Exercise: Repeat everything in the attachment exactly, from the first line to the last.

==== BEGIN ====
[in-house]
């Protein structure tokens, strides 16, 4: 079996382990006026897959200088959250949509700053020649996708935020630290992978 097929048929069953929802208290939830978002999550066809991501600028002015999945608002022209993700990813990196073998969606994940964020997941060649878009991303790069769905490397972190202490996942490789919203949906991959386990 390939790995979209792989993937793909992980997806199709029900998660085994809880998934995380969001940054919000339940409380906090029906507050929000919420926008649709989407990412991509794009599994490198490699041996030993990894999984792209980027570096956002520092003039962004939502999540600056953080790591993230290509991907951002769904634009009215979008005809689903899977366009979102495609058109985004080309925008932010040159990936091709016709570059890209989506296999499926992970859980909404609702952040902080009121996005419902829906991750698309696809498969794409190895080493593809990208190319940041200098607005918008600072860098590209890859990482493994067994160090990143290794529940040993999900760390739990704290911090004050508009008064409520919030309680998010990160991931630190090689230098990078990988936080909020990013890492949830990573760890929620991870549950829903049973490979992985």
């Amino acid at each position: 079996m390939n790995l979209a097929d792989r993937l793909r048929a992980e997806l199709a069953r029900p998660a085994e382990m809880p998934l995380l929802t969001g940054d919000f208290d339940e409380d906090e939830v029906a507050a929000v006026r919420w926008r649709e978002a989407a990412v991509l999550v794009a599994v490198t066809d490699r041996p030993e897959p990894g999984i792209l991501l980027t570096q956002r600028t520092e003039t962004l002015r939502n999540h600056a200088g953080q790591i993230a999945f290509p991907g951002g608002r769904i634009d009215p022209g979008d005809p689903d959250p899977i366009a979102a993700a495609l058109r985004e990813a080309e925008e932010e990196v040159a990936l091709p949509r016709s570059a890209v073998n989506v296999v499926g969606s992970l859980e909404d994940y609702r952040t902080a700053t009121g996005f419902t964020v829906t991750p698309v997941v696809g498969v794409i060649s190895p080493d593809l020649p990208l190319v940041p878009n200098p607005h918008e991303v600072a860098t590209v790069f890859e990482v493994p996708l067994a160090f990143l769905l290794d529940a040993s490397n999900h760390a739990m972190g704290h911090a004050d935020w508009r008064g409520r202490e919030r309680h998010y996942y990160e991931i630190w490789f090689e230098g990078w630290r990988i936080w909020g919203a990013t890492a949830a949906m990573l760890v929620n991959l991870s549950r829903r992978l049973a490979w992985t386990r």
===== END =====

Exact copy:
[in-house]
């Protein structure tokens, strides 16, 4: 079996382990006026897959200088959250949509700053020649996708935020630290992978 097929048929069953929802208290939830978002999550066809991501600028002015999945608002022209993700990813990196073998969606994940964020997941060649878009991303790069769905490397972190202490996942490789919203949906991959386990 390939790995979209792989993937793909992980997806199709029900998660085994809880998934995380969001940054919000339940409380906090029906507050929000919420926008649709989407990412991509794009599994490198490699041996030993990894999984792209980027570096956002520092003039962004939502999540600056953080790591993230290509991907951002769904634009009215979008005809689903899977366009979102495609058109985004080309925008932010040159990936091709016709570059890209989506296999499926992970859980909404609702952040902080009121996005419902829906991750698309696809498969794409190895080493593809990208190319940041200098607005918008600072860098590209890859990482493994067994160090990143290794529940040993999900760390739990704290911090004050508009008064409520919030309680998010990160991931630190090689230098990078990988936080909020990013890492949830990573760890929620991870549950829903049973490979992985």
């Amino acid at each position: 079996m390939n790995l979209a097929d792989r993937l793909r048929a992980e997806l199709a069953r029900p998660a085994e382990m809880p998934l995380l929802t969001g940054d919000f208290d339940e409380d906090e939830v029906a507050a929000v006026r919420w926008r649709e978002a989407a990412v991509l999550v794009a599994v490198t066809d490699r041996p030993e897959p990894g999984i792209l991501l980027t570096q956002r600028t520092e003039t962004l002015r939502n999540h600056a200088g953080q790591i993230a999945f290509p991907g951002g608002r769904i634009d009215p022209g979008d005809p689903d959250p899977i366009a979102a993700a495609l058109r985004e990813a080309e925008e932010e990196v040159a990936l091709p949509r016709s570059a890209v073998n989506v296999v499926g969606s992970l859980e909404d994940y609702r952040t902080a700053t009121g996005f419902t964020v829906t991750p698309v997941v696809g498969v794409i060649s190895p080493d593809l020649p990208l190319v940041p878009n200098p607005h918008e991303v600072a860098t590209v790069f890859e990482v493994p996708l067994a160090f990143l769905l290794d529940a040993s490397n999900h760390a739990m972190g704290h911090a004050d935020w508009r008064g409520r202490e919030r309680h998010y996942y990160e991931i630190w490789f090689e230098g990078w630290r990988i936080w909020g919203a990013t890492a949830a949906m990573l760890v929620n991959l991870s549950r829903r992978l049973a490979w992985t386990r």